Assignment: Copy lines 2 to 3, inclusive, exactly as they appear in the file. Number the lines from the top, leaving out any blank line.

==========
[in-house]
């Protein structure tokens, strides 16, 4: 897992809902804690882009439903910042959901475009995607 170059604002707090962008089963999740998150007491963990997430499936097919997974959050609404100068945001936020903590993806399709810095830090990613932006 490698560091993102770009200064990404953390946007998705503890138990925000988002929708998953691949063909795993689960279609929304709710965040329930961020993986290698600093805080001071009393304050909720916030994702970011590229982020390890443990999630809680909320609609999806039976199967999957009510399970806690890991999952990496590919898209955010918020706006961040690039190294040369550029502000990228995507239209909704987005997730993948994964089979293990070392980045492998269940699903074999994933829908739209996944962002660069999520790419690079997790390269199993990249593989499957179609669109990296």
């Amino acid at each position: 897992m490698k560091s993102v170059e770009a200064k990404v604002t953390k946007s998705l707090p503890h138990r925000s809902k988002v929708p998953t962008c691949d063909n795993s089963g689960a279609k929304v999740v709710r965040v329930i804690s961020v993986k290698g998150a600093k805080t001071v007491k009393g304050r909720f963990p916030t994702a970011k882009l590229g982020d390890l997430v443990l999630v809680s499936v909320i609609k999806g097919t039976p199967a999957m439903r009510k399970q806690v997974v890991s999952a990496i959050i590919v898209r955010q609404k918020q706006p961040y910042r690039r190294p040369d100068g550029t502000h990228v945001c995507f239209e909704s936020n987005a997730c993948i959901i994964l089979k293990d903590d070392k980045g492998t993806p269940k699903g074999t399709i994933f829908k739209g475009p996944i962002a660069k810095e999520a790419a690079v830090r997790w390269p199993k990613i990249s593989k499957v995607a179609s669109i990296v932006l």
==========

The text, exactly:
């Protein structure tokens, strides 16, 4: 897992809902804690882009439903910042959901475009995607 170059604002707090962008089963999740998150007491963990997430499936097919997974959050609404100068945001936020903590993806399709810095830090990613932006 490698560091993102770009200064990404953390946007998705503890138990925000988002929708998953691949063909795993689960279609929304709710965040329930961020993986290698600093805080001071009393304050909720916030994702970011590229982020390890443990999630809680909320609609999806039976199967999957009510399970806690890991999952990496590919898209955010918020706006961040690039190294040369550029502000990228995507239209909704987005997730993948994964089979293990070392980045492998269940699903074999994933829908739209996944962002660069999520790419690079997790390269199993990249593989499957179609669109990296």
């Amino acid at each position: 897992m490698k560091s993102v170059e770009a200064k990404v604002t953390k946007s998705l707090p503890h138990r925000s809902k988002v929708p998953t962008c691949d063909n795993s089963g689960a279609k929304v999740v709710r965040v329930i804690s961020v993986k290698g998150a600093k805080t001071v007491k009393g304050r909720f963990p916030t994702a970011k882009l590229g982020d390890l997430v443990l999630v809680s499936v909320i609609k999806g097919t039976p199967a999957m439903r009510k399970q806690v997974v890991s999952a990496i959050i590919v898209r955010q609404k918020q706006p961040y910042r690039r190294p040369d100068g550029t502000h990228v945001c995507f239209e909704s936020n987005a997730c993948i959901i994964l089979k293990d903590d070392k980045g492998t993806p269940k699903g074999t399709i994933f829908k739209g475009p996944i962002a660069k810095e999520a790419a690079v830090r997790w390269p199993k990613i990249s593989k499957v995607a179609s669109i990296v932006l």